Obviously he would prefer his football to be more about technique than physique, but at the end of a season of adaption at Tottenham, Modric has shown the doubters that he can handle it. Only two outfield players have had more minutes on the pitch than him – Jonathan Woodgate and Vedran Corluka.

Brute strength was always the burning question with Modric, who admits there were times he feared his size would count against his aspirations. Notably, if you stood him side by side next to Lionel Messi, there is no question one is slighter than the other. Harry Redknapp sends Modric to the gym to develop his stamina, but also reckons he is stronger than he looks. "Luka has been brilliant. He is a special player and he's not a lightweight either. He has shown he can mix it with the big boys." Redknapp has said he wants to build his team around Modric. Next season will be a major one for the both of them.

"Overall I have adjusted very well here but I'm missing very much my friends in Croatia," Modric muses. "At the beginning it was strange coming to such a huge, huge city but I like to play here very much and I am settled here."

The next step is to experience some fenomenalno moments with Tottenham. "I think we are in a good position," he says. "It's difficult to predict if it will take a year or two but I don't think we are too far off. I am really looking forward to next season because I don't believe we can possibly have such a bad start again."

Modric was at the Kickz tournament, put on by Tottenham Hotspur Foundation, in partnership with the Football Foundation and the Home Office's It Doesn't Have To Happen anti-knife crime campaign

This article was written on 1 May 2009 and will be published in the next issue of The Cockerel
Thank you Harry. You did not just save Tottenham from the abyss of relegation, but you also gave us our Tottenham back. We may or we may not qualify for Europe this season but that is beside the point. The most important thing is that we now have a group of players who want to play for the team and for each other. Our players believe in the cause and want to play for their manager. The indifference, apathy and lack of direction we witnessed at the start of the season is now a distant memory.

Dear gaffer, I do not know whether to laugh or cry when I hear so called experts and (pseudo) football connoisseurs branding you tactically inept, plain lucky and nothing more than a motivator.

Like every other man in the business you will always have your critics. And like every other manager you will also commit mistakes. But those who say you are no tactician are missing the point. I do not have the space to delve deep into this argument but if people took time to analyse the interchanging of positions between Robbie Keane and Luka Modric, just to mention one example, they might change their mind.

The seemingly natural understanding between these two players and their continuous movement between the wing, central midfield and upfront gives us options. The way these two players move and play has given us a large degree of fluency that we did not have before. What we are seeing now is one of the most slick-moving, flexible and non-rigid teams we have seen in years.

Allow me to highlight Modric's intelligence and movement by making an audacious comparison. How many times have we heard that Steven Gerrard's natural position is just behind the striker and how he is “wasted” when played on the wing? This is certainly true. But one thing everyone seems to take for granted is that Gerrard cannot play both roles at the same time. The typically conservative English media does not even consider the concept and never poses the question. The possibility is not even contemplated. Well dear hacks, believe me, it is possible. How? Harry and Luka have the answer.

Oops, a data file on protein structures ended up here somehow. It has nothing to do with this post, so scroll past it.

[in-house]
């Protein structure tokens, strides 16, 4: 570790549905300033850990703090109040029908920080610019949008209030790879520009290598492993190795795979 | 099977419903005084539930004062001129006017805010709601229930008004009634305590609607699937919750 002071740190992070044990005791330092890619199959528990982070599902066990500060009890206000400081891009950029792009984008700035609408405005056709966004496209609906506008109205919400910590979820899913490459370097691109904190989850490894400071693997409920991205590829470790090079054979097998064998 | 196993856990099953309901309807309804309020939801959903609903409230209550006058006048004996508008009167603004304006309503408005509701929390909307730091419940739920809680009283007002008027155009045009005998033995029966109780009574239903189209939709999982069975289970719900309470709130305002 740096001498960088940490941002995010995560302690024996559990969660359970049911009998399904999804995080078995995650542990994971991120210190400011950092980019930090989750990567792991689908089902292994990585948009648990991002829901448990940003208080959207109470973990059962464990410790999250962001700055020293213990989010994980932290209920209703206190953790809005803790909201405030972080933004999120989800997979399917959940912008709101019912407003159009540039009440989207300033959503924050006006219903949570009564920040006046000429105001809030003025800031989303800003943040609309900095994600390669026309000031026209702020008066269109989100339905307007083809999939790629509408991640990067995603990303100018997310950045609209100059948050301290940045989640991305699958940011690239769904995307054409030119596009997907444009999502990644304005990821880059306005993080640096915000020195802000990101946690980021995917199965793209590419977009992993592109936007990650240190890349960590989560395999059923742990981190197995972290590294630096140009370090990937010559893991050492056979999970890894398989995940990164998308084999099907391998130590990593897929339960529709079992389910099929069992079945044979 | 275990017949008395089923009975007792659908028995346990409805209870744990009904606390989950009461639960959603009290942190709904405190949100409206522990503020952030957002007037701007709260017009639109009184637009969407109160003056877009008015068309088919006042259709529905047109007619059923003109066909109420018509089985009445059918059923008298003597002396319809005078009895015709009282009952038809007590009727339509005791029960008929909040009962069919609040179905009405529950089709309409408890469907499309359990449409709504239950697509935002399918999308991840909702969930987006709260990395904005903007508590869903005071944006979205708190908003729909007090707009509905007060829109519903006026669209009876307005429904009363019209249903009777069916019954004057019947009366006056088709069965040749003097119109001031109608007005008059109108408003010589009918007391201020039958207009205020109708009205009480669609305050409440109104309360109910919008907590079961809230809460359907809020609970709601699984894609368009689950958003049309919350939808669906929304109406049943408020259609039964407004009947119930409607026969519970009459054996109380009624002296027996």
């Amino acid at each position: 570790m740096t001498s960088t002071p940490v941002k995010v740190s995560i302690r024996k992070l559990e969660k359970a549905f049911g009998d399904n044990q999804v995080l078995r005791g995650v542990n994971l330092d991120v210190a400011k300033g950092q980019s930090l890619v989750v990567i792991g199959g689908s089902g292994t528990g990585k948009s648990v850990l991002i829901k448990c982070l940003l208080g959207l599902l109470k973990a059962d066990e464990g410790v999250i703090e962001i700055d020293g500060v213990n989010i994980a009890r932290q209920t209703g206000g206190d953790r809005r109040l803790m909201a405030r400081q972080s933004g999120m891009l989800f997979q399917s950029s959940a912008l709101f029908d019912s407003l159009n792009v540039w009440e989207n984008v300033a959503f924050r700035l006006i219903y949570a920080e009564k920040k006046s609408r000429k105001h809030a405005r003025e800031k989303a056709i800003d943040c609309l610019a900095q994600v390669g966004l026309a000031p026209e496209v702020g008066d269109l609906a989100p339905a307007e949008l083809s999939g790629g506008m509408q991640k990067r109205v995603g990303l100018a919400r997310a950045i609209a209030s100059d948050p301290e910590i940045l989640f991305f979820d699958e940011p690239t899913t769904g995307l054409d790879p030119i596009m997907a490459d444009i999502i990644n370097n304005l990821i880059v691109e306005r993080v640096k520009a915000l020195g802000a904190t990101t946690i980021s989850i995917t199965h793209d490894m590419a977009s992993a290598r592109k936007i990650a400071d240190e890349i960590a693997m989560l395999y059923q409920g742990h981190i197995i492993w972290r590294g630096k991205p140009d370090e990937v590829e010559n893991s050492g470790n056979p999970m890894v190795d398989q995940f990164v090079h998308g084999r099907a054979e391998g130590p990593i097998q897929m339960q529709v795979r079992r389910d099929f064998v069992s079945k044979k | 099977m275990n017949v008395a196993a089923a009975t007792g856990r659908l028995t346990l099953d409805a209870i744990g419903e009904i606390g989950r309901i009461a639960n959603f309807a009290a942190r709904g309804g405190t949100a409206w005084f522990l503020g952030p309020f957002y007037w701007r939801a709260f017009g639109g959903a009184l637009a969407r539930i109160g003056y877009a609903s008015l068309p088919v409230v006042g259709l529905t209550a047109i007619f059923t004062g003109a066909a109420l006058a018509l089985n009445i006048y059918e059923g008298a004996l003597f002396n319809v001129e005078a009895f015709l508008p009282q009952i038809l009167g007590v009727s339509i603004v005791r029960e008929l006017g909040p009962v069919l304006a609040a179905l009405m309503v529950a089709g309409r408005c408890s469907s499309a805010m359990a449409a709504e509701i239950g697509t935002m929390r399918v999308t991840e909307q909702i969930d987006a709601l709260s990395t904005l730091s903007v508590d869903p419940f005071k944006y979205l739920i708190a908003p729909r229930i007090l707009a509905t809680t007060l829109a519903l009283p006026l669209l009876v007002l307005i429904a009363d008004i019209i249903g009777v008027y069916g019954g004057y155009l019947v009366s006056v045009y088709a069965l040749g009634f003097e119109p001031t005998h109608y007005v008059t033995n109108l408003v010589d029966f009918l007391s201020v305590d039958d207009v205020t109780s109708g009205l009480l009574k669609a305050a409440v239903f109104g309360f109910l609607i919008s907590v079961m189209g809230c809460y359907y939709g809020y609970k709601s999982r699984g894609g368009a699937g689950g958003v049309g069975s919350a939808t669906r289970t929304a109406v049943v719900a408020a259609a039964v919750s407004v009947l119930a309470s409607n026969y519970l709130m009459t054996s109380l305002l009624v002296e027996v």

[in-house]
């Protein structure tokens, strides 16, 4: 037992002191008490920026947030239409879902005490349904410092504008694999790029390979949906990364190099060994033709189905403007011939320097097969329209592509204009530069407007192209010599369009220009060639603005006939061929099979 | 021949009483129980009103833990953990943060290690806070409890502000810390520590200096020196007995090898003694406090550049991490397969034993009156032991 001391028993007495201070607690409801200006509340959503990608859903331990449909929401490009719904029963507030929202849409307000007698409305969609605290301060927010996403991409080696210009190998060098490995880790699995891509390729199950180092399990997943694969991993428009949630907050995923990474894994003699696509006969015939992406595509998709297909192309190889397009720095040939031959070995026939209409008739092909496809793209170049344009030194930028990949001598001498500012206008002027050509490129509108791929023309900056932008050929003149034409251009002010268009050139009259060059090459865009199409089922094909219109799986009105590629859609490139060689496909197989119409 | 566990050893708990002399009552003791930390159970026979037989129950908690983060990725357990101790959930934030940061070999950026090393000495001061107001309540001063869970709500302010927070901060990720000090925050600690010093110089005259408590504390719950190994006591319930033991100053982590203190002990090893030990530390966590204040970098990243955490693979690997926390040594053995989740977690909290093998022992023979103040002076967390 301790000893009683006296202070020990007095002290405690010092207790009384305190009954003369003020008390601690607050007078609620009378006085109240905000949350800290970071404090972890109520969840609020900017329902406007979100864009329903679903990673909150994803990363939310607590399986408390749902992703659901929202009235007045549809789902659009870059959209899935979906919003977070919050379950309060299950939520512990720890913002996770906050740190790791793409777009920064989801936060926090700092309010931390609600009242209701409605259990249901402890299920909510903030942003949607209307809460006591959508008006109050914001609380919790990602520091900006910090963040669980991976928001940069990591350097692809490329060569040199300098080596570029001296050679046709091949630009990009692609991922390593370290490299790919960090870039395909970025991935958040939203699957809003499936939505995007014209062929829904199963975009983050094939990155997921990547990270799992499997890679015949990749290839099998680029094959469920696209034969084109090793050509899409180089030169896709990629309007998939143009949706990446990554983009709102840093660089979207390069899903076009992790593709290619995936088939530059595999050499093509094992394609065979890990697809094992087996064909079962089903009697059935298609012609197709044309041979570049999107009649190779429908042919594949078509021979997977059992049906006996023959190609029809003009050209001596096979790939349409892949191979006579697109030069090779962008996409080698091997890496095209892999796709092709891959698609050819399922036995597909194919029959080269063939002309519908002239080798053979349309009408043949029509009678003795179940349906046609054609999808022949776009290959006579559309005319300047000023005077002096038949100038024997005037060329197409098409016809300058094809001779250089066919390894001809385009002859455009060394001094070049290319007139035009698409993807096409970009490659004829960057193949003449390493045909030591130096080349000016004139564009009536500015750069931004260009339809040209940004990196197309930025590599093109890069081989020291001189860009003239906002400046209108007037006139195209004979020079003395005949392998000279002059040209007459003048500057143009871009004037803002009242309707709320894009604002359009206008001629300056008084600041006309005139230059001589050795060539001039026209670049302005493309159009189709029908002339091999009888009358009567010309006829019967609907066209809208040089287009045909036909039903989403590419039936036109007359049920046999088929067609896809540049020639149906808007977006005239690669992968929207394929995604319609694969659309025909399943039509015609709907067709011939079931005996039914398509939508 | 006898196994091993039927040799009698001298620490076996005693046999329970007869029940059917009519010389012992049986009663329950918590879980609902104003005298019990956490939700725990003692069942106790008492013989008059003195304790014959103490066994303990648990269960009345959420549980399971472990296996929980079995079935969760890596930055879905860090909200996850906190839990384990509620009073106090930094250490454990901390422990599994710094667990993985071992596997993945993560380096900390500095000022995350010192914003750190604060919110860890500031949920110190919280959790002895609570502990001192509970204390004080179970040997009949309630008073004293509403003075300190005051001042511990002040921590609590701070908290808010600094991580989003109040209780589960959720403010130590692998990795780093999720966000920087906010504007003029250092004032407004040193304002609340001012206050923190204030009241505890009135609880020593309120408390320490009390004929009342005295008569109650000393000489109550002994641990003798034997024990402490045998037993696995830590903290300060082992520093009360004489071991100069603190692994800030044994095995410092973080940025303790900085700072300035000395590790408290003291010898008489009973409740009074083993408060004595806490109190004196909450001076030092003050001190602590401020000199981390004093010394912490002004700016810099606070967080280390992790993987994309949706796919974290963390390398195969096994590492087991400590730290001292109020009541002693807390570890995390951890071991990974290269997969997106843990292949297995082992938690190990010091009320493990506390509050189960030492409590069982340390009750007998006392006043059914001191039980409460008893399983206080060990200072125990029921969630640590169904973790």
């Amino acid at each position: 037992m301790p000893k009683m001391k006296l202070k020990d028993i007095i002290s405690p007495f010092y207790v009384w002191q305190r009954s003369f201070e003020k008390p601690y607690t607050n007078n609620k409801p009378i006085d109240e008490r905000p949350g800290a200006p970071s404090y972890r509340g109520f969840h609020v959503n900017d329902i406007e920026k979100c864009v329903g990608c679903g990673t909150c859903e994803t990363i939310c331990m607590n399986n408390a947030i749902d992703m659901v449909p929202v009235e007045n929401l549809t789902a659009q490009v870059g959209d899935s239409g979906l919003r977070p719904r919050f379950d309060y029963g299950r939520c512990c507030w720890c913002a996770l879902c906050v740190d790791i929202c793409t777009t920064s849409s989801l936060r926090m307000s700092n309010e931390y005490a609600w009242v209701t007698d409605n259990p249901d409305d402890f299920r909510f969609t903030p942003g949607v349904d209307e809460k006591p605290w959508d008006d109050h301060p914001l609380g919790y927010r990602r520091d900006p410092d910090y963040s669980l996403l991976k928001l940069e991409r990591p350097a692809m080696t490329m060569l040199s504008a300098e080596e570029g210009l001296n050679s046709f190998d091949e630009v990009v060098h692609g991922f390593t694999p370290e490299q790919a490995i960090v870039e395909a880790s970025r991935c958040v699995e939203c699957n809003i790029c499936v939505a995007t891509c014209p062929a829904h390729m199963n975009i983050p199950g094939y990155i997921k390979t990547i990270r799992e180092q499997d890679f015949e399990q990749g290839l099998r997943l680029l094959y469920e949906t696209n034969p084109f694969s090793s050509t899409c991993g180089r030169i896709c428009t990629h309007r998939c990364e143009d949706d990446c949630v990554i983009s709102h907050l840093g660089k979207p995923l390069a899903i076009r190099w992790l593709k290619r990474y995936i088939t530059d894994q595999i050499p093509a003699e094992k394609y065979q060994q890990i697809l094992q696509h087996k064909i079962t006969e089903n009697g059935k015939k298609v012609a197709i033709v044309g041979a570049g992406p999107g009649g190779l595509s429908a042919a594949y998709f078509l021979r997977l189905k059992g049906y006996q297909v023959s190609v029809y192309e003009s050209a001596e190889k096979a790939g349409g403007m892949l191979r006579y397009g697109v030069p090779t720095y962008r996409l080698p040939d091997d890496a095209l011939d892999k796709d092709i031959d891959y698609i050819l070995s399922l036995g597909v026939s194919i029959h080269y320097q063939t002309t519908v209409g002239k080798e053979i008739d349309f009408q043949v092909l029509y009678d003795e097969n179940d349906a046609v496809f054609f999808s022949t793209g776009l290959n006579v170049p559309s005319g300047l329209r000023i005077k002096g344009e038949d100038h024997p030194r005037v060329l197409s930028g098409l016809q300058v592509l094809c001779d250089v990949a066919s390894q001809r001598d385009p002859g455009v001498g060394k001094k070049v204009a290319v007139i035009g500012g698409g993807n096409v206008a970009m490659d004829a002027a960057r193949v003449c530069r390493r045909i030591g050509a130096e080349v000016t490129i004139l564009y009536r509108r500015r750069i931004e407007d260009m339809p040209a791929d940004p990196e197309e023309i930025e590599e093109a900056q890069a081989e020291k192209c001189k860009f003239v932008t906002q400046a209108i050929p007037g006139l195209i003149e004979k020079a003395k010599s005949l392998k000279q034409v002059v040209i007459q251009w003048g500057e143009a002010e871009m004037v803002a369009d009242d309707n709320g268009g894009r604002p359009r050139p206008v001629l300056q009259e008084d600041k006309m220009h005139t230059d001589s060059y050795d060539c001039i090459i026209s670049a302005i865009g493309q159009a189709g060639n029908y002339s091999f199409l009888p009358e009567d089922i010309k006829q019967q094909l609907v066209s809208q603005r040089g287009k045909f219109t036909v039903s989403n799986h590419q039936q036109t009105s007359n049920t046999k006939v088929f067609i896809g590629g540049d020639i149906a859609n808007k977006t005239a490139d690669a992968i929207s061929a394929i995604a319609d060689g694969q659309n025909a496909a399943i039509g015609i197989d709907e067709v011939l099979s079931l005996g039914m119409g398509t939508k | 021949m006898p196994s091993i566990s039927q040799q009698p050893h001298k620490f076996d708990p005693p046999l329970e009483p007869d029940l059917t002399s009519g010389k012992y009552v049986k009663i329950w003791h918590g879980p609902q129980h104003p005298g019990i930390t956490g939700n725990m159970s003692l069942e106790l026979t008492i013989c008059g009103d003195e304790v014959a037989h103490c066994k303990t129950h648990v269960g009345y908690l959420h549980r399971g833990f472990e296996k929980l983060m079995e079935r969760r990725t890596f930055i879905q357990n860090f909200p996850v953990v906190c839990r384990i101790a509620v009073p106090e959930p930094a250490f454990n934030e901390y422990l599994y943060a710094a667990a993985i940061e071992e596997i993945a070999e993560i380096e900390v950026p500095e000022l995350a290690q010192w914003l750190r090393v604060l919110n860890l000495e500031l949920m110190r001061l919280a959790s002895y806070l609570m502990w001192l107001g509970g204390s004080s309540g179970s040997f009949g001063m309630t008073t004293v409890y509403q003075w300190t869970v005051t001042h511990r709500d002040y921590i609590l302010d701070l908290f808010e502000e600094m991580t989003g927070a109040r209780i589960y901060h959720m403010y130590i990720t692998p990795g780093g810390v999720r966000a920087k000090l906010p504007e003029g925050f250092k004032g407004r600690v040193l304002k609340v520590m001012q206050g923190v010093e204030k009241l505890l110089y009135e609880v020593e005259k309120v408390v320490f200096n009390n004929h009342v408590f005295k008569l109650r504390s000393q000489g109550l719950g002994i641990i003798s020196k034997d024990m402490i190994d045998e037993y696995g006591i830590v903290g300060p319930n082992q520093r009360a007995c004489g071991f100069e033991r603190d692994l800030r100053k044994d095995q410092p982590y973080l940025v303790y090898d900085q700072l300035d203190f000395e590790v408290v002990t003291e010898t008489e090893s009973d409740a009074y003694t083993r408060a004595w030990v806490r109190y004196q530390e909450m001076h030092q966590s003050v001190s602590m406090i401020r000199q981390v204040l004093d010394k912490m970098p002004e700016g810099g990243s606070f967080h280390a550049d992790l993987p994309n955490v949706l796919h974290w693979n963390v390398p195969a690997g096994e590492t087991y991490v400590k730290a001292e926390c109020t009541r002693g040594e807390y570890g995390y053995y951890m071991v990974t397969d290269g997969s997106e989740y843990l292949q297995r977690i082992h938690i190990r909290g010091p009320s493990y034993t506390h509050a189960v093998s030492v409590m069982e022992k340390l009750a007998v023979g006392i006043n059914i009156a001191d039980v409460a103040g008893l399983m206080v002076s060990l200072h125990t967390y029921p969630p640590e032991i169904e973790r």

And what about Robbie Keane? According to Benitez he did not cut it at Liverpool. According to some critics he is now failing at Spurs because he is not producing the goals. Some are even stating that he gives nothing to Spurs and he should not be in the team.

Everyone is entitled to his opinion and here is mine. Benitez and Keane's critics are doing the same mistake. Robbie Keane is not just about goals. Robbie Keane means movement and application. He covers every blade of grass and works tirelessly for 90 minutes. He is there to build play, there to make that final through pass, there to defend and there to mark. No he has no definite position. You know why? Because Harry has asked him to cover every position and, to be honest, I can’t think of a lot of players who can or are willing to do that.

There is one question every Spurs follower should ask himself. Go back to the pre-Keane months and think about how many times we had the ball and the player in possession gave (or had to give) the ball away simply because he had no team mate near him with whom he could exchange and build play. How many times does that happen now? Much less I think. The team is now much better in possession. The reason is simple. Robbie Keane is always there to receive and pass.

Need I say more about Harry? Just a couple of other things. If ever testimony of Harry's impact was needed, just look at Assou Ekotto's improvement and the good link up play between left back and winger on both flanks.

It is of course not mission accomplished. The team needs strengthening and more balance. I am sure Harry has already started planning his summer purchases. In the meantime, thanks again Harry. I am pretty confident that it is now a case of onwards and upwards.

Mark Mizzi
29 April 2009